Note: This is a post from 2011 about our first visit to one of my favorite cities.
After a very cold night in Maggie Valley, North Carolina, we made ready to hit the road yesterday morning, about 11 a.m. in search of warmer weather.
We took Interstate 40 into Asheville, where we picked up Interstate 26 and took it southeast across South Carolina. Once we were out of the Smokey Mountains, it was still hilly for a while, but as we got closer to the coast, the terrain flattened out. The autumn colors also got less intense the further we drove.
We got onto Interstate 95 and took it south about 80 miles to Hardeeville, where a few miles of good two-lane back road brought us to Hardeeville RV Park, a very nice family-owned campground located just a few miles from Savannah, Georgia. We got a nice level pull through 50 amp full hookup RV site, on grass, for $21 a night Passport America rate. I was able to get 4G service on my Verizon MiFi, but both the 4G and the 3G air card speeds ranged from fairly decent to not at all. I finally switched to the campground’s free WiFi, which was four times faster than the 4G MiFi. At this point, I am not at all impressed with the MiFi.
We have never visited Savannah, but I have always wanted to see the historic city at night. I think it’s because of a line I read in a long forgotten book I read when I was a teenager that stuck in my head; “At night, you can shake hands with a ghost on every street corner in old Savannah.” So once we were all settled in, we drove the 10 miles into Savannah, across the beautiful and very high Talmadge Memorial Bridge. I’m glad Terry was driving because that thing is big!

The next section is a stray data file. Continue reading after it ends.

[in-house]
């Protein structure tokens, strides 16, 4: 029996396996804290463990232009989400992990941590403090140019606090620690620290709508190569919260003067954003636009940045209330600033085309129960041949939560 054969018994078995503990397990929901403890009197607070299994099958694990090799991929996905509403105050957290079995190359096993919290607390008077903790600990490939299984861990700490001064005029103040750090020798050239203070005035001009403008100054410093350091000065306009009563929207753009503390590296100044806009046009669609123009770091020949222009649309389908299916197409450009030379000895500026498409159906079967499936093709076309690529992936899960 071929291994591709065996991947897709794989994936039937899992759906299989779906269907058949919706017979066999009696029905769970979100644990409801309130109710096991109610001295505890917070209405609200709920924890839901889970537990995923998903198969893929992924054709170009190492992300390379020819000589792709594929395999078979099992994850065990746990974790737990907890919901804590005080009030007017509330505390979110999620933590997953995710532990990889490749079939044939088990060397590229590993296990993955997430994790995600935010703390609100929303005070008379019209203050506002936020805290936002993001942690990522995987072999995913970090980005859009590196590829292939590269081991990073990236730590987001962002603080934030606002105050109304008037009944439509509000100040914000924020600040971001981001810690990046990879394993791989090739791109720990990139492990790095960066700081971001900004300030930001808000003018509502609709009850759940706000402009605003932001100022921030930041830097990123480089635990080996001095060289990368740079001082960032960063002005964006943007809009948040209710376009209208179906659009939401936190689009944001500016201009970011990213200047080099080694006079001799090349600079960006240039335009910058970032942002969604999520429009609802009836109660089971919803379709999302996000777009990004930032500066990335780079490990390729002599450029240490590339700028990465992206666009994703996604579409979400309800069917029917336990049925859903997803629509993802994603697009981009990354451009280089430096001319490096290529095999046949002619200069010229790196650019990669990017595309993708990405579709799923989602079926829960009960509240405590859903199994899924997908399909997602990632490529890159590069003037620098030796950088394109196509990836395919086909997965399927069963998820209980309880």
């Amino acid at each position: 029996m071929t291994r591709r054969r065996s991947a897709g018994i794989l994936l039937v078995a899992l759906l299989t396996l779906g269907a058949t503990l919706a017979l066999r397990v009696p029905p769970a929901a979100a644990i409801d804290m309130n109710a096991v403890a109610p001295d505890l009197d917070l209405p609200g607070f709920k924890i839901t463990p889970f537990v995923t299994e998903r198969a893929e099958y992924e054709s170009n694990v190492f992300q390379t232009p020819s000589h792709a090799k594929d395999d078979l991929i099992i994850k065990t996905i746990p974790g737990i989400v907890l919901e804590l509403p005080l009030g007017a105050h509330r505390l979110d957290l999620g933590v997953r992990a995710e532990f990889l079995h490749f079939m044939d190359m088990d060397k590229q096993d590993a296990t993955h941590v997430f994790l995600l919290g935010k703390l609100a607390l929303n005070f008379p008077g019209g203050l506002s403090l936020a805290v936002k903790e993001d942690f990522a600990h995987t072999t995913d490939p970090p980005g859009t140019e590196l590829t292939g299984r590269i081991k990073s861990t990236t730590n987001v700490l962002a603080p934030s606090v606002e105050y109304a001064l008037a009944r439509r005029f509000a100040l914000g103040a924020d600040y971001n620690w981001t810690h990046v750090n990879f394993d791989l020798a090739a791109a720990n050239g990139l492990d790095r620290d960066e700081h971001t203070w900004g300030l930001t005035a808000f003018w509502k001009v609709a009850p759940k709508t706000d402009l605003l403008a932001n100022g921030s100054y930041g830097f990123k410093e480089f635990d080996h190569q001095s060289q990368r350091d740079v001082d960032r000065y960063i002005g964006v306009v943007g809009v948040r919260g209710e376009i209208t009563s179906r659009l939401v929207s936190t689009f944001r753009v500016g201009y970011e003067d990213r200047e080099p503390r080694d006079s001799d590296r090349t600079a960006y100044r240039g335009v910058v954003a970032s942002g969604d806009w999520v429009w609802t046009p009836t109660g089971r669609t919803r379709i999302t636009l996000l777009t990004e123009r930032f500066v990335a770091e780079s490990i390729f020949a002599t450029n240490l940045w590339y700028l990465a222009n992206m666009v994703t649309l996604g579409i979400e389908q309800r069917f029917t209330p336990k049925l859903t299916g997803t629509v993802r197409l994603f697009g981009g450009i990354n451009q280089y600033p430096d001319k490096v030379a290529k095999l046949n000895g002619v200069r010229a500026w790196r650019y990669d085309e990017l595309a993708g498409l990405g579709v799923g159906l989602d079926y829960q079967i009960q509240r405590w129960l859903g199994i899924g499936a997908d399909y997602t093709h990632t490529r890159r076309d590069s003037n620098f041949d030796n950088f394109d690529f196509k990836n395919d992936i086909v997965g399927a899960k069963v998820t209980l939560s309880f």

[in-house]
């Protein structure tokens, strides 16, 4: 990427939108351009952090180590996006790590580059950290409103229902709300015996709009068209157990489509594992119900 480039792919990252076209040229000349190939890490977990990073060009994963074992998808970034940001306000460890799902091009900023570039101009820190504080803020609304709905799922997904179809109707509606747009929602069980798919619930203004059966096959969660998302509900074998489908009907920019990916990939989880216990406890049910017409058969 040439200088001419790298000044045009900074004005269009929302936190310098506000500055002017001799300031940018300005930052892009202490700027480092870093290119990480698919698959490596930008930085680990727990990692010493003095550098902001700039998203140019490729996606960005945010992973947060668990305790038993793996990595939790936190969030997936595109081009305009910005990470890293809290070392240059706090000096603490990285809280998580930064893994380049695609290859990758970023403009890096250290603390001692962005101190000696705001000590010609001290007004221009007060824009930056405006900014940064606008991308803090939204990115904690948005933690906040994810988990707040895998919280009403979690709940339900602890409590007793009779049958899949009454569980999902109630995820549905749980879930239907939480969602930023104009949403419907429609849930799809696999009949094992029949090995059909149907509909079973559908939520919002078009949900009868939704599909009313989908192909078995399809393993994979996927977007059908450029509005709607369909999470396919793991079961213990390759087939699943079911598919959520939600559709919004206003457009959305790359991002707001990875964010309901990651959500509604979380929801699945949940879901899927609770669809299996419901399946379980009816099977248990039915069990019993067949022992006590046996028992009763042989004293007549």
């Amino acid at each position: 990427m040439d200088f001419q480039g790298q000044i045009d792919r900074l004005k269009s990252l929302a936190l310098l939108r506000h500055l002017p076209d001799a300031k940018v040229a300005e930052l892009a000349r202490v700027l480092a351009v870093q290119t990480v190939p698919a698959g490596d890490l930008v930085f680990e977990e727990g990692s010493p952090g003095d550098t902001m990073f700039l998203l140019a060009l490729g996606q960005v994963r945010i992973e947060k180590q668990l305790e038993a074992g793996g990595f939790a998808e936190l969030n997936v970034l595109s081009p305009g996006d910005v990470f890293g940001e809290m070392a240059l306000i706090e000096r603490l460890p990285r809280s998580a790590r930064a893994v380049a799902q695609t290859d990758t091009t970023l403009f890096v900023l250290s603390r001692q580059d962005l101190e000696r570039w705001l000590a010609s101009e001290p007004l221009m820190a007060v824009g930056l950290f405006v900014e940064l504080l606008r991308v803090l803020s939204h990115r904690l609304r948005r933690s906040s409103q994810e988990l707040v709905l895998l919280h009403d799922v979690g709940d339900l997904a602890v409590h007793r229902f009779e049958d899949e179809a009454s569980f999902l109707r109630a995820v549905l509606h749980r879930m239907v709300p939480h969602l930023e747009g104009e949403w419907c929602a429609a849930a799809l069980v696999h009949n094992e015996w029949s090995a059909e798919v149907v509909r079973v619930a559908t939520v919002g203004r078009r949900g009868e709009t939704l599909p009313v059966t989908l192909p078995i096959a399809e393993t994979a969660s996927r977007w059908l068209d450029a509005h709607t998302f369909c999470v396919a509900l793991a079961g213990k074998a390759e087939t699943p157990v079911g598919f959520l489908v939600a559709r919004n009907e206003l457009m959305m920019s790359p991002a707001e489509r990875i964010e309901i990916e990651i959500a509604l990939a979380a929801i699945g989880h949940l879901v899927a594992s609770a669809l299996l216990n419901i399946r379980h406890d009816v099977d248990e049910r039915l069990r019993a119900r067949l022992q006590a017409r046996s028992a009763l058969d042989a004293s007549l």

Miss Terry spotted this huge globe behind a fence and we had to stop and check it out. The globe was built in 1957 for the Savannah Gas Company and was actually a 100,000 gallon natural gas storage tank. Today the globe is owned by a mortgage company and used as a one of a kind advertising sign. It certainly got our attention!
An interesting bit of trivia about the globe – when it was repainted in 1998, it included Hurricane Floyd heading toward Savannah. Once it was finished, somebody noticed that the hurricane was depicted (incorrectly) with the clouds turning clockwise. So it had to be blocked out and repainted with the clouds turning in the correct direction. Now I don’t feel quite so bad about all of those typos that slip into the blog!
We are history nuts, and after just a short drive through the Historic District, we had both fallen in love with Savannah. There was block after block of beautiful homes, along streets shrouded with huge old live oak trees, draped with Spanish moss. We stopped at the Cathedral of St. John the Baptist to admire the magnificent old church, whose congregation dates back to the early days of the city. The cornerstone was laid in 1835, and when the original church was destroyed by a fire in 1898, the present building was built and opened in 1900.
One thing that impressed us about the Historic District is that, even though it was after 8 p.m. and dark, there were quite a few people out strolling the sidewalks, and everybody said hello or nodded and smiled as they passed. Try finding that kind of friendliness in New York or Philadelphia, or even Tucson or Phoenix, for that matter! I really feel a kinship with this beautiful city.
Thought For The Day – If you think you’re too small to make a difference in the world, try going to bed with a mosquito in the room.